It’s been a busy month: Three conferences in as many weeks. I’ve had the pleasure of attending Insights Marketing Day, The Insight Show and the MRS Annual Conference (OK, I’ll admit I’ve been a bit spoiled)! While each of them was quite different in content and reach there were some very common themes appearing across the board.
IMD was focused on ‘marketing for marketers’. Improving conversion, how automation can help our lives, creating a story for your brand and how to get your content to cut through. This is vitally important in a world where more content is made every 10 minutes than was made from the beginning of time until 2003. The theme of quality content came up again at the MRS conference: you can’t just ask for things, you have to give a little too. We’re told content should be interesting, relevant, informative, give something to the audience and not just be a thinly-veiled-sales-plug.
I studied rocks and space time theory during my degree. I’m a geek who likes spreadsheets and I really do love our industry. Only in market research do you cover topics as varied as boiler insurance to lingerie; My-little-pony to extreme sports. We spend a large part of our working lives, finding the solution to a problem, answers to questions, insight from data. We are people who are interested in people (and a fairly eclectic bunch when you start to discover how research crept up as an accidental career among psychologists, librarians, geologists and more). When it comes to generating content, I think the research industry is uniquely placed to create some of the most interesting and relevant work.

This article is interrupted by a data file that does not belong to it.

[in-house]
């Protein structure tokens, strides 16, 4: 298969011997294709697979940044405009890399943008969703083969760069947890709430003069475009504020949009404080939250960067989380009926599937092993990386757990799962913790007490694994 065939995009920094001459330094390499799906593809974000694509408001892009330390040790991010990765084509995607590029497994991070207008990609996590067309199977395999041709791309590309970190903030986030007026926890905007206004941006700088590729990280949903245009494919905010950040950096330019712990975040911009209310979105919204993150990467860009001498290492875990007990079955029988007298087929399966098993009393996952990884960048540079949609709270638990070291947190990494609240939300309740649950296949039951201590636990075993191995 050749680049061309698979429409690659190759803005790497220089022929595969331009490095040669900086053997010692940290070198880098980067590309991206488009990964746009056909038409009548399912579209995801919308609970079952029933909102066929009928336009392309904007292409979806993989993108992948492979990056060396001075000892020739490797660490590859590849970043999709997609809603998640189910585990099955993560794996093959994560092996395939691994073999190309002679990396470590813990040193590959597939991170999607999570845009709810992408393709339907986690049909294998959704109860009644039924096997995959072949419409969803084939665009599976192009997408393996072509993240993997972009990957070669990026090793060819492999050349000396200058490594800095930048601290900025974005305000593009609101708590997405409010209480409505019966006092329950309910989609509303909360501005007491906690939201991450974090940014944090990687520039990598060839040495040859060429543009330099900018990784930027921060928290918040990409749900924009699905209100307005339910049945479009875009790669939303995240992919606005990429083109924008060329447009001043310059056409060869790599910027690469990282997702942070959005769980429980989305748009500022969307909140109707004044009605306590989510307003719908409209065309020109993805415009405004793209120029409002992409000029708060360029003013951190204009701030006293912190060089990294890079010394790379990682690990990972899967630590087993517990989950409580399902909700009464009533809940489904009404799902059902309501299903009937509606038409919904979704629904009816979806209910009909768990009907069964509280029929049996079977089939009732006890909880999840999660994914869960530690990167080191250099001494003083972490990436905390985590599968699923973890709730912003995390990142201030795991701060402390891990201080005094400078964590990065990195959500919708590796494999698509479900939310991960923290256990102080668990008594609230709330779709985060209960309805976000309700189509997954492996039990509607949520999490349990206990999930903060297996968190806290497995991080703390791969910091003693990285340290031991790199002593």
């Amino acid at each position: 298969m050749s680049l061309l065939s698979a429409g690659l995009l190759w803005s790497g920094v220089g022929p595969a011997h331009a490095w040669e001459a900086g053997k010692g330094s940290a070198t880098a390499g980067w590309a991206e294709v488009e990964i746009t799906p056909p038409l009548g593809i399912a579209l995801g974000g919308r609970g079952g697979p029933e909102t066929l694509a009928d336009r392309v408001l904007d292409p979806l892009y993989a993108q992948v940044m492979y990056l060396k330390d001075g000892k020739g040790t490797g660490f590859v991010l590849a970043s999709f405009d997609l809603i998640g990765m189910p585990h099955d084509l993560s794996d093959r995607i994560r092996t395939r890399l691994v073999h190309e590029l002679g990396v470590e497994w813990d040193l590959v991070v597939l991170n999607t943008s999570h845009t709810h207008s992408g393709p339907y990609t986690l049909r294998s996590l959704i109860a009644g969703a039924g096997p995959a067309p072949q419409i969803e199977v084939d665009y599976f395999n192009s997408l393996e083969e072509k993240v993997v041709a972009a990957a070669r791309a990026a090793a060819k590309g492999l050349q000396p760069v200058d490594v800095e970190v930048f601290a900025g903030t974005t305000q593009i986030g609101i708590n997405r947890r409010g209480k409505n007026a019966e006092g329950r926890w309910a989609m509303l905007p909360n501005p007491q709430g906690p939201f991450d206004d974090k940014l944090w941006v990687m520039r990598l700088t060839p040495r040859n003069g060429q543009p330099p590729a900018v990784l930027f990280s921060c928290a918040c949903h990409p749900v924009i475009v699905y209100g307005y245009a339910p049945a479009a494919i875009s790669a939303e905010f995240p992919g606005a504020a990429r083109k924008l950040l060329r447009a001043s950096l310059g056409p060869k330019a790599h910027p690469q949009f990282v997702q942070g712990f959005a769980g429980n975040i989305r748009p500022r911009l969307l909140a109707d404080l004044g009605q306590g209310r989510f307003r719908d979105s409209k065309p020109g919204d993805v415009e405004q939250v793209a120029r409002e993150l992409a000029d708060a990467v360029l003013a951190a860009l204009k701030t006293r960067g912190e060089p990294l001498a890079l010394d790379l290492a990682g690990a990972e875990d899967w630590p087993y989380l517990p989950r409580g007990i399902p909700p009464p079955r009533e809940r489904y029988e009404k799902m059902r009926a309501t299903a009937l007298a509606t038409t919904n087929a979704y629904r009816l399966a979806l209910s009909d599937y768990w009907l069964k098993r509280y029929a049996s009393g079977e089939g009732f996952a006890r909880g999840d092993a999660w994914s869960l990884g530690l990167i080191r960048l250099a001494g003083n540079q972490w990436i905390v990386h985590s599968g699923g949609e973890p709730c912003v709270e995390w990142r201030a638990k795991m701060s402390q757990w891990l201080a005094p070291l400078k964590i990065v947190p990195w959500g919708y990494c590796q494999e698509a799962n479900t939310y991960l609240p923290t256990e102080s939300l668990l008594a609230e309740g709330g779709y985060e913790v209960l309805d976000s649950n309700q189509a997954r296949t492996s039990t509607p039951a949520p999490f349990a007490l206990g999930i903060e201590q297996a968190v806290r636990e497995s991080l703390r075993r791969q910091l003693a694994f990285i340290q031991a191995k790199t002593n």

Curiosity might kill the cat – but not us
When freed from the confines of a typical client brief, there is almost too much choice for content creation. Do we need to be completely off-the-wall? Do we need to be totally original? Should it be provocative? What does the rest of the industry find interesting? (answers on a postcard please!)
While trying to decide how best to capture the “wow!” factor, stay authentic, relevant, useful, informative, helpful, etc., etc., I came to remember one very good piece of advice: You can’t please everyone all of the time so stop trying.
I see a lot of diluted marketing in my news feed these days; 5 things people should never do. 7 things people should always do. 10 ways to be an amazing balloon animal sculptor. All quite the same bland, regurgitated content.
Which brings me to the question: Does great content require great creativity?
I would say probably not. The joy of this being my brain-dump is, I get to answer my own question with the help of some recent learning from the conference circuit. I don’t think you need to re-invent the wheel to create something worth reading. However, I do think you need to be engaging. You need to have an opinion – even if it is an opinion on something someone else has written (something else I learned at IMD – thank you Priscilla @ Little Bird Marketing)! And I learned that there are only 7 main story types in the whole of the world history of storytelling (thank you Tom @ BrainJuicer), I think that speaks volumes about originality – the content doesn’t have to be ground-breaking, it just needs a little flair.
I’m lucky to have access to the Norstat UK panel – apparently it’s a little known fact over here: Norstat is not just for the Nordics, but have European Panels too! And with that I will be running some research. My curiosity knows no bounds… save the appropriate maximum length of an online survey. If you’re curious too, results will be out next month.
I think life is about having the mixture of the curiosity of an older person and the imagination of a child. ~ Daphne Guinness